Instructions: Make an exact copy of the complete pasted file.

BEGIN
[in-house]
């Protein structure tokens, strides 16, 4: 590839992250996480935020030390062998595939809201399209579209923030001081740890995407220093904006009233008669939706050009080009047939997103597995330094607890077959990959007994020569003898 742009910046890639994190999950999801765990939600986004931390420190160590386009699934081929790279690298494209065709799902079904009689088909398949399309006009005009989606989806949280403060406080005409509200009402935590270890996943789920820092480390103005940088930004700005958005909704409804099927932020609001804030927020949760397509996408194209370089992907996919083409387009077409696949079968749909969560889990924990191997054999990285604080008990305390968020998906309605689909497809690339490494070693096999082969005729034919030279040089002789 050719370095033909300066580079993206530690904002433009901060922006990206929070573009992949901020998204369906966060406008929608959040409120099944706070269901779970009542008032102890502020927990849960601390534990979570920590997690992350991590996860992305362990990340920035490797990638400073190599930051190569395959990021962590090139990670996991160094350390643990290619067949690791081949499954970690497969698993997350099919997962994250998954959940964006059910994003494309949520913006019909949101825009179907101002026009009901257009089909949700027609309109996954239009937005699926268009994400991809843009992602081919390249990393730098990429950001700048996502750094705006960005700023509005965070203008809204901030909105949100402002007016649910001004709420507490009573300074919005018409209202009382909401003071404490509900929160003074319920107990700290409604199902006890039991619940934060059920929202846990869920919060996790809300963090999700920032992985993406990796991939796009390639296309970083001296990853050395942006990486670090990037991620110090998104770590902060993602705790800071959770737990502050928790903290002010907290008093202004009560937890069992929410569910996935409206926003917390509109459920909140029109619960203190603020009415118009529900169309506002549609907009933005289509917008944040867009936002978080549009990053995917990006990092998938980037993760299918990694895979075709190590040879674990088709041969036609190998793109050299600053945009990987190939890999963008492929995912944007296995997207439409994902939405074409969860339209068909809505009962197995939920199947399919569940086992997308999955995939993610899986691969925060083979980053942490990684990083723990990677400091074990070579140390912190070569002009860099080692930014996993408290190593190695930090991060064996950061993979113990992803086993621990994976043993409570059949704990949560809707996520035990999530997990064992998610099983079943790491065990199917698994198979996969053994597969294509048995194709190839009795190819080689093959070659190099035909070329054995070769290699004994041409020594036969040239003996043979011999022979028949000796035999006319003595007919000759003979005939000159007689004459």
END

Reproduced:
[in-house]
């Protein structure tokens, strides 16, 4: 590839992250996480935020030390062998595939809201399209579209923030001081740890995407220093904006009233008669939706050009080009047939997103597995330094607890077959990959007994020569003898 742009910046890639994190999950999801765990939600986004931390420190160590386009699934081929790279690298494209065709799902079904009689088909398949399309006009005009989606989806949280403060406080005409509200009402935590270890996943789920820092480390103005940088930004700005958005909704409804099927932020609001804030927020949760397509996408194209370089992907996919083409387009077409696949079968749909969560889990924990191997054999990285604080008990305390968020998906309605689909497809690339490494070693096999082969005729034919030279040089002789 050719370095033909300066580079993206530690904002433009901060922006990206929070573009992949901020998204369906966060406008929608959040409120099944706070269901779970009542008032102890502020927990849960601390534990979570920590997690992350991590996860992305362990990340920035490797990638400073190599930051190569395959990021962590090139990670996991160094350390643990290619067949690791081949499954970690497969698993997350099919997962994250998954959940964006059910994003494309949520913006019909949101825009179907101002026009009901257009089909949700027609309109996954239009937005699926268009994400991809843009992602081919390249990393730098990429950001700048996502750094705006960005700023509005965070203008809204901030909105949100402002007016649910001004709420507490009573300074919005018409209202009382909401003071404490509900929160003074319920107990700290409604199902006890039991619940934060059920929202846990869920919060996790809300963090999700920032992985993406990796991939796009390639296309970083001296990853050395942006990486670090990037991620110090998104770590902060993602705790800071959770737990502050928790903290002010907290008093202004009560937890069992929410569910996935409206926003917390509109459920909140029109619960203190603020009415118009529900169309506002549609907009933005289509917008944040867009936002978080549009990053995917990006990092998938980037993760299918990694895979075709190590040879674990088709041969036609190998793109050299600053945009990987190939890999963008492929995912944007296995997207439409994902939405074409969860339209068909809505009962197995939920199947399919569940086992997308999955995939993610899986691969925060083979980053942490990684990083723990990677400091074990070579140390912190070569002009860099080692930014996993408290190593190695930090991060064996950061993979113990992803086993621990994976043993409570059949704990949560809707996520035990999530997990064992998610099983079943790491065990199917698994198979996969053994597969294509048995194709190839009795190819080689093959070659190099035909070329054995070769290699004994041409020594036969040239003996043979011999022979028949000796035999006319003595007919000759003979005939000159007689004459």